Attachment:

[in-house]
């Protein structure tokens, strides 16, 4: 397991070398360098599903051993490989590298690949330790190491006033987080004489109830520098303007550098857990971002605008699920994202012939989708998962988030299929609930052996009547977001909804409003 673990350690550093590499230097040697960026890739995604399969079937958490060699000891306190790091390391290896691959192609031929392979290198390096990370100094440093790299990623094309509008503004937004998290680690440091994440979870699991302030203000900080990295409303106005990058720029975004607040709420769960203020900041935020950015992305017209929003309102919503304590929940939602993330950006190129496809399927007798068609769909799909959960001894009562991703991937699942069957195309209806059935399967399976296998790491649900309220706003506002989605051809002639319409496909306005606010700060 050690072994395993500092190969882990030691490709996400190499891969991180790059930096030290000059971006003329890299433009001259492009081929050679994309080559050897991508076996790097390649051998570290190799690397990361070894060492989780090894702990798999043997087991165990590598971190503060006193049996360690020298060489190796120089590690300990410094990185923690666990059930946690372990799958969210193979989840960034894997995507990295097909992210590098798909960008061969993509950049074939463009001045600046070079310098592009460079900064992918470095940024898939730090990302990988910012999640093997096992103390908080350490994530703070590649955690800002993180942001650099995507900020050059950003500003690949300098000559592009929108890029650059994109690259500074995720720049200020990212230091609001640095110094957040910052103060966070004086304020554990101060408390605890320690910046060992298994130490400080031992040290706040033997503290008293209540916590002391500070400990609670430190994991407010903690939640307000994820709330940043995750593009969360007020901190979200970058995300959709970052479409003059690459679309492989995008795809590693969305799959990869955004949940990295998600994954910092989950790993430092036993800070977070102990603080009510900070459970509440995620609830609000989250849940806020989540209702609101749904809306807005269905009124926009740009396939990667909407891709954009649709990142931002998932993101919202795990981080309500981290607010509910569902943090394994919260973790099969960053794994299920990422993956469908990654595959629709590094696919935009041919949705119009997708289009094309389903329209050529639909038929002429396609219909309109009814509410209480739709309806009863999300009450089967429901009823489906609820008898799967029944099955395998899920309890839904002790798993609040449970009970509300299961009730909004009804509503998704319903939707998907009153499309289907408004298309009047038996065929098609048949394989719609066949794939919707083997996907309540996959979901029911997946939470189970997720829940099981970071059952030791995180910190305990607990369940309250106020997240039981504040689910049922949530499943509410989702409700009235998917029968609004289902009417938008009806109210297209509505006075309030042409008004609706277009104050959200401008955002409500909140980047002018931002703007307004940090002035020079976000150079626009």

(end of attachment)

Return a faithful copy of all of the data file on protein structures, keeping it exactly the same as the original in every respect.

[in-house]
């Protein structure tokens, strides 16, 4: 397991070398360098599903051993490989590298690949330790190491006033987080004489109830520098303007550098857990971002605008699920994202012939989708998962988030299929609930052996009547977001909804409003 673990350690550093590499230097040697960026890739995604399969079937958490060699000891306190790091390391290896691959192609031929392979290198390096990370100094440093790299990623094309509008503004937004998290680690440091994440979870699991302030203000900080990295409303106005990058720029975004607040709420769960203020900041935020950015992305017209929003309102919503304590929940939602993330950006190129496809399927007798068609769909799909959960001894009562991703991937699942069957195309209806059935399967399976296998790491649900309220706003506002989605051809002639319409496909306005606010700060 050690072994395993500092190969882990030691490709996400190499891969991180790059930096030290000059971006003329890299433009001259492009081929050679994309080559050897991508076996790097390649051998570290190799690397990361070894060492989780090894702990798999043997087991165990590598971190503060006193049996360690020298060489190796120089590690300990410094990185923690666990059930946690372990799958969210193979989840960034894997995507990295097909992210590098798909960008061969993509950049074939463009001045600046070079310098592009460079900064992918470095940024898939730090990302990988910012999640093997096992103390908080350490994530703070590649955690800002993180942001650099995507900020050059950003500003690949300098000559592009929108890029650059994109690259500074995720720049200020990212230091609001640095110094957040910052103060966070004086304020554990101060408390605890320690910046060992298994130490400080031992040290706040033997503290008293209540916590002391500070400990609670430190994991407010903690939640307000994820709330940043995750593009969360007020901190979200970058995300959709970052479409003059690459679309492989995008795809590693969305799959990869955004949940990295998600994954910092989950790993430092036993800070977070102990603080009510900070459970509440995620609830609000989250849940806020989540209702609101749904809306807005269905009124926009740009396939990667909407891709954009649709990142931002998932993101919202795990981080309500981290607010509910569902943090394994919260973790099969960053794994299920990422993956469908990654595959629709590094696919935009041919949705119009997708289009094309389903329209050529639909038929002429396609219909309109009814509410209480739709309806009863999300009450089967429901009823489906609820008898799967029944099955395998899920309890839904002790798993609040449970009970509300299961009730909004009804509503998704319903939707998907009153499309289907408004298309009047038996065929098609048949394989719609066949794939919707083997996907309540996959979901029911997946939470189970997720829940099981970071059952030791995180910190305990607990369940309250106020997240039981504040689910049922949530499943509410989702409700009235998917029968609004289902009417938008009806109210297209509505006075309030042409008004609706277009104050959200401008955002409500909140980047002018931002703007307004940090002035020079976000150079626009």